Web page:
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The Ring Two is top dog at U.S. box office, Steamboy released, International Channel re-brands to appeal to Asian Americans, Asian and Asian American guest stars on the Simpsons. But wait, there's more, and it's all in this edition of News Bites.
Ring Two #1 at U.S. Box Office
Horror movie, The Ring Two, topped the box office, earning an estimated $36 million its opening weekend. The amount is more than twice that of the opening weekend of the first Ring, which grossed $15 million in 2002. The Dreamworks-released film stars Naomi Watts and is directed by Japanese director Nakata Hideo. It is based on the director’s popular Ringu franchise, already released in Japan. The box office success of the second Ring film continues the general trend of box office successes of Asian films remade for American audiences, such as The Grudge, and the first Ring. Expect to see more remakes soon; already slated for release is another Nakata Hideo film, Dark Waters, starring Jennifer Connelly (though the U.S. release will not directed by Nakata Hideo), while discussions for a second adaptation of Hong Kong horror franchise The Eye are currently underway.
Steamboy steamrolls through U.S. theaters
March 18th saw the U.S. release of Steamboy, the latest Japanese animated film from acclaimed Akira director Katsuhiro Otomo. Released over the summer in Japan, the U.S. version features voice-dubbing by actors such as Patrick Stewart, Anna Paquin and Alfred Molina. Set in Victorian England, Steamboy is young inventor Ray Steam (Paquin), who must protect a mysterious metal sphere from falling into the hands of evil. With production costs of about $20 million, the film has set a record as the most expensive anime film yet.
Kung Fu Hustle(s) a U.S. Release Date
Sony Pictures Classics has set a release date for Kung Fu Hustle, the latest film by Hong Kong kung fu comedian-extraordinaire Stephen Chow. Slated for limited release on April 8th in Los Angeles and New York, the film has already broken records across Asia during its late 2004 release. In the film, director and star Stephen Chow plays a petty thief trying to join the infamous Axe Gang in pre-Revolutionary China. In his efforts, he tries to extort the residents of an ordinary small slum on the outskirts of the city, but soon discovers the residents are far from ordinary. The quick American release of Hustle marks a change from Chow’s last film, Shaolin Soccer, which was released in 2001 in Asia but delayed until 2004 for release in the United States.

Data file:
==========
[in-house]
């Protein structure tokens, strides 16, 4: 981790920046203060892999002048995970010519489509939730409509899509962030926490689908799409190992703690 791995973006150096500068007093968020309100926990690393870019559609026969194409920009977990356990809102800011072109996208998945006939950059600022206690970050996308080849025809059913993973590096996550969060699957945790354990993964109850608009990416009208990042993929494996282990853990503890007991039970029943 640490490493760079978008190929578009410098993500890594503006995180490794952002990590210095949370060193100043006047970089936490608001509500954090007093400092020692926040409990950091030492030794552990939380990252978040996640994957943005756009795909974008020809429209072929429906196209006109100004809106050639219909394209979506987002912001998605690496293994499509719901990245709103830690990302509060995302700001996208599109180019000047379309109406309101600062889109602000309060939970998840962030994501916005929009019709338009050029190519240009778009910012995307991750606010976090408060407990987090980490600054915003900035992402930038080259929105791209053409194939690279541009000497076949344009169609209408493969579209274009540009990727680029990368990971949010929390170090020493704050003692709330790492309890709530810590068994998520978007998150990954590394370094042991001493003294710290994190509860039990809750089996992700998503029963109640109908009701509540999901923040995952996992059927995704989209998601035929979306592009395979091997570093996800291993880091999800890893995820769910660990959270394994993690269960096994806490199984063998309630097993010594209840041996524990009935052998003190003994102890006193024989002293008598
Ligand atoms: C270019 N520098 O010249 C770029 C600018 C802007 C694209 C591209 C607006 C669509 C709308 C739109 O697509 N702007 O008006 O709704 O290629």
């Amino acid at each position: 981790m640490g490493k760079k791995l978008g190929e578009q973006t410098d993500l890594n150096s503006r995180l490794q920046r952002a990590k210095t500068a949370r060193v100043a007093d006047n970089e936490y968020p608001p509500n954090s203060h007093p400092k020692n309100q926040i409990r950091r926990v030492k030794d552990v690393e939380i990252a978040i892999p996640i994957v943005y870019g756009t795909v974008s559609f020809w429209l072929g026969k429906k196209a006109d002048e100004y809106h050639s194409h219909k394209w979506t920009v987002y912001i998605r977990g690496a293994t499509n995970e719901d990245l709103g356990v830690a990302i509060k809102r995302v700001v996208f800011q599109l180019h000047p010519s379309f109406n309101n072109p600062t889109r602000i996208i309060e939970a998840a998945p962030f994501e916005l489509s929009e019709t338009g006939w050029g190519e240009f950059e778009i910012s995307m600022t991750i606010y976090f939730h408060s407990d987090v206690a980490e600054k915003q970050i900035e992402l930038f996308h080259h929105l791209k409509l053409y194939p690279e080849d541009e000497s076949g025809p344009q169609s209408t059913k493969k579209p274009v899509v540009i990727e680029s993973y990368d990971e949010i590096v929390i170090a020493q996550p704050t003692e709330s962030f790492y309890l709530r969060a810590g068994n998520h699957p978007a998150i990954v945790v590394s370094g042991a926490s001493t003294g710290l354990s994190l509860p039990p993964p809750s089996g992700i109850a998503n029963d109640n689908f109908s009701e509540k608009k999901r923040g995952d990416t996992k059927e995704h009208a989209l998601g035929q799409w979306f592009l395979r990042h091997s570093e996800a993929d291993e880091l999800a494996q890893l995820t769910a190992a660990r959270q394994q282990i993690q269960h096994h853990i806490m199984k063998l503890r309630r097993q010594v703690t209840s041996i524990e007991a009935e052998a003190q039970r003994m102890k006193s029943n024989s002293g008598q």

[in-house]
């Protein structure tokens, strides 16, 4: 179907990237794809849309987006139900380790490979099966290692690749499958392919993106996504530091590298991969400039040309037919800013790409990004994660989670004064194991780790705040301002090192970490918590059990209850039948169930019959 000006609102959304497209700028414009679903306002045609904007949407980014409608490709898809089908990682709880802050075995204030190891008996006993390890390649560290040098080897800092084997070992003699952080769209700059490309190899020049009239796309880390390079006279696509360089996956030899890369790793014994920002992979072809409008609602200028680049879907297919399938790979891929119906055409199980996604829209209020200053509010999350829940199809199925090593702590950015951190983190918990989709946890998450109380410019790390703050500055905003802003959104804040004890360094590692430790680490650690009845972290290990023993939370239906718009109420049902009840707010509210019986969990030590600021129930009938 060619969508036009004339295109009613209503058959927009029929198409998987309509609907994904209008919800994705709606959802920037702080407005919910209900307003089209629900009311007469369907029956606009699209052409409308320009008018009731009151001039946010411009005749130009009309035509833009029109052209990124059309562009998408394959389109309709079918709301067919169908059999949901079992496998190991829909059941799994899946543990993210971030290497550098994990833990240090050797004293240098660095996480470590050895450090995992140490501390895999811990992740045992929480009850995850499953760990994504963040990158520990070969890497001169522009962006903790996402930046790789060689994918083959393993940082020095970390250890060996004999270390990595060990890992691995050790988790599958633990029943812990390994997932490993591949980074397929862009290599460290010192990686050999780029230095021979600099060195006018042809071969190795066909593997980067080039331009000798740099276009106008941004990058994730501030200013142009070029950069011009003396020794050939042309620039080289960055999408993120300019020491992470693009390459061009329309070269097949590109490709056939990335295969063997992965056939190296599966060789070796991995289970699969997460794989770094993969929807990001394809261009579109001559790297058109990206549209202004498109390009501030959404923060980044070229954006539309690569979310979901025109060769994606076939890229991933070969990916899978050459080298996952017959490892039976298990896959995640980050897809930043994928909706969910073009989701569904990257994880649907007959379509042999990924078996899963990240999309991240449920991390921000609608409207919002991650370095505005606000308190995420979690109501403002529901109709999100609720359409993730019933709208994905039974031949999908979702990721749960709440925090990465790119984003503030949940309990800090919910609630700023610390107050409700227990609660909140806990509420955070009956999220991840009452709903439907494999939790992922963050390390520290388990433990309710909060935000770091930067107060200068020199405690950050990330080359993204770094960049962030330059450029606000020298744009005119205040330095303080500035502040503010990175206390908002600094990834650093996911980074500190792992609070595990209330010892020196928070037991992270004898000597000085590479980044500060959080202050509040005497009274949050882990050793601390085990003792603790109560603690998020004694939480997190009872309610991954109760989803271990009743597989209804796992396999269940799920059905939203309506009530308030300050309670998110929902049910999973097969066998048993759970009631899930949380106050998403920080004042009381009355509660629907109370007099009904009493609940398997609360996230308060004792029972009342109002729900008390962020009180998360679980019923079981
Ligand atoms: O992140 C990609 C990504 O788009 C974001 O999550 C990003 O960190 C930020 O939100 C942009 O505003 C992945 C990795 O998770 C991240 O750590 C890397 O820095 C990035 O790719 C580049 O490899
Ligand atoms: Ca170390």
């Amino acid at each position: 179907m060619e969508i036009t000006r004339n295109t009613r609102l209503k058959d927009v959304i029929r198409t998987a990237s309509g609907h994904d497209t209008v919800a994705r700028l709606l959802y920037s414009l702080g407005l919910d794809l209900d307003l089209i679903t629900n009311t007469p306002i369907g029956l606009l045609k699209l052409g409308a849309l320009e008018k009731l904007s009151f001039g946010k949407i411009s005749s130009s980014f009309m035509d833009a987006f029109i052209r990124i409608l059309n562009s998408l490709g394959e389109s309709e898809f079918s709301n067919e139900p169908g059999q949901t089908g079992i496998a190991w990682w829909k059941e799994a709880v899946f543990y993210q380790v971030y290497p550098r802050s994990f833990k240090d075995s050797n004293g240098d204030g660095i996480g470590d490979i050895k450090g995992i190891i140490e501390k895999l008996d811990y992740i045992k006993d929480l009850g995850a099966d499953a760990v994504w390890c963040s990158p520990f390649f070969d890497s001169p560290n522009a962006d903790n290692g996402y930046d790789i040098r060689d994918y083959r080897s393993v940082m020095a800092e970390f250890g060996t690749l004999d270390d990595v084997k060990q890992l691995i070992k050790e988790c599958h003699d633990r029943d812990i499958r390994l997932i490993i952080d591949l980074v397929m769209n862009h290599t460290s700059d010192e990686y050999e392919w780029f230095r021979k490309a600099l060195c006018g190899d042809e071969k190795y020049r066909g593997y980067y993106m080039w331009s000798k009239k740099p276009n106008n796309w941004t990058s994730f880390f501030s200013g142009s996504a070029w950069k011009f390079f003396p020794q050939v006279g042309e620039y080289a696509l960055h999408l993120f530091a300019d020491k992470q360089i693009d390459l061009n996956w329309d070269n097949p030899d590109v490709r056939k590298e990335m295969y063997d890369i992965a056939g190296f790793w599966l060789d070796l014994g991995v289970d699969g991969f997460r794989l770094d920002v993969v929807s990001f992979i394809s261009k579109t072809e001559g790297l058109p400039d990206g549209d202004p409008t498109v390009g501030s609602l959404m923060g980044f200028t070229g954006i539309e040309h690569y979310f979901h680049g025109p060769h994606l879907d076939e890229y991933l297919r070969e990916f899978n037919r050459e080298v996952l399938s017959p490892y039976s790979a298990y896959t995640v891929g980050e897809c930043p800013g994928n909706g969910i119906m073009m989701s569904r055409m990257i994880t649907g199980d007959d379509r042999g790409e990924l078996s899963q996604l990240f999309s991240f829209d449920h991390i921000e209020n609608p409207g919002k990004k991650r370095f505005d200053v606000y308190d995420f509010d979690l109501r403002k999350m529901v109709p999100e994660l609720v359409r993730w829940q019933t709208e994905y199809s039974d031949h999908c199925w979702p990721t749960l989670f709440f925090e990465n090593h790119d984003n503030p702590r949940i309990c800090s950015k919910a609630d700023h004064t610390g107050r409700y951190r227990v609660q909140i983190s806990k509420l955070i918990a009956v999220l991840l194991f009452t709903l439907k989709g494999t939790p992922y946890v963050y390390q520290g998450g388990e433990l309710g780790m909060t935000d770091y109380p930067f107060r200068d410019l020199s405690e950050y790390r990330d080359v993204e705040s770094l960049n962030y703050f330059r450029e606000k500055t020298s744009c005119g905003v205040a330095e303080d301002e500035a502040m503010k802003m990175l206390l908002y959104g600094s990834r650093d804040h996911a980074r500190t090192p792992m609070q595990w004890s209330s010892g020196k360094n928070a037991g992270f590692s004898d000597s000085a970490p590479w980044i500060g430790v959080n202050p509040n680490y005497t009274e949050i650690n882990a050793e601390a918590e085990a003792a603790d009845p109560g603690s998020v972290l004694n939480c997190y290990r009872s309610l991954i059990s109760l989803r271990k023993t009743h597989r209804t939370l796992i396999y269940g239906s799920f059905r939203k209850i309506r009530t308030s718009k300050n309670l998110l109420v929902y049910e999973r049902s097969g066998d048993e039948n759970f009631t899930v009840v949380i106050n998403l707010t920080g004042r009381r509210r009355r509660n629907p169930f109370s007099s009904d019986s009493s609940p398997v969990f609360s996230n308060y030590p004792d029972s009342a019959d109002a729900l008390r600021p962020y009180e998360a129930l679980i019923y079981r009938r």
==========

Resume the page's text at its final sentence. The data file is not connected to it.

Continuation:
International Channel reformats
The International Channel, a cable channel devoted to programming from outside of the United States, has decided to completely rebrand and reprogram itself to appeal to the Asian American demographic. Starting on March 28th, viewers of the International Channel will notice a change, mainly that the network is now dominated by Asian programming. While it plans to make Middle Eastern and European programming available through its premium channels, International Channel's basic cable formatting will now feature shows, films, and news from China, Hong Kong, Taiwan, Korea, Japan, Thailand, Vietnam, Cambodia and the Philippines, among others. According to the press release, the shift is an expansion of their already popular “Asia Street” programming block, and reflects the growing affluence of Asian Americans and their importance to advertisers.
The Simpsons see more yellow
The current season of The Simpsons has featured the guest voices of several prominent Asians. In a recent episode, the Simpsons visited the People’s Republic of China. No longer able to have children, Marge’s sister Selma decides to adopt a baby girl from China. Putting Homer’s name down on the application as her husband, the Simpsons travel to China and to adopt Selma’s baby. Chinese American actress Lucy Liu guest stars as Madam Yu, the Chinese bureaucrat that handles Selma’s adoption process.
In the episode that aired directly after the Superbowl, NBA star Yao Ming and Olympic figure skater Michelle Kwan lent their voices to the show as attendants of Homer’s school for obnoxious athletic victory dances.
Jake Long enters the dragon
American Dragon: Jake Long has been airing on the Disney Channel for the past couple months. Debuting in January, the animated show features a Chinese American family living in New York City. The 13-year-old son, Jake Long, is the descendant of a long line of Chinese dragons, and by virtue of living in the States, has become the American dragon. Guided by his grandfather and the magical Fu dog, Jake learns to refine his skills as a dragon, and fight the evil huntsman who want to capture all magical beings and entities -- dragons included. All this while he juggles school and the pains of growing up. The show features several Asian American actors as the principal voices, including Filipino American Dante Basco as Jake, Keone Young as Jake’s grandfather and Lauren Tom as Jake’s mom.
Date Posted: 3/24/2005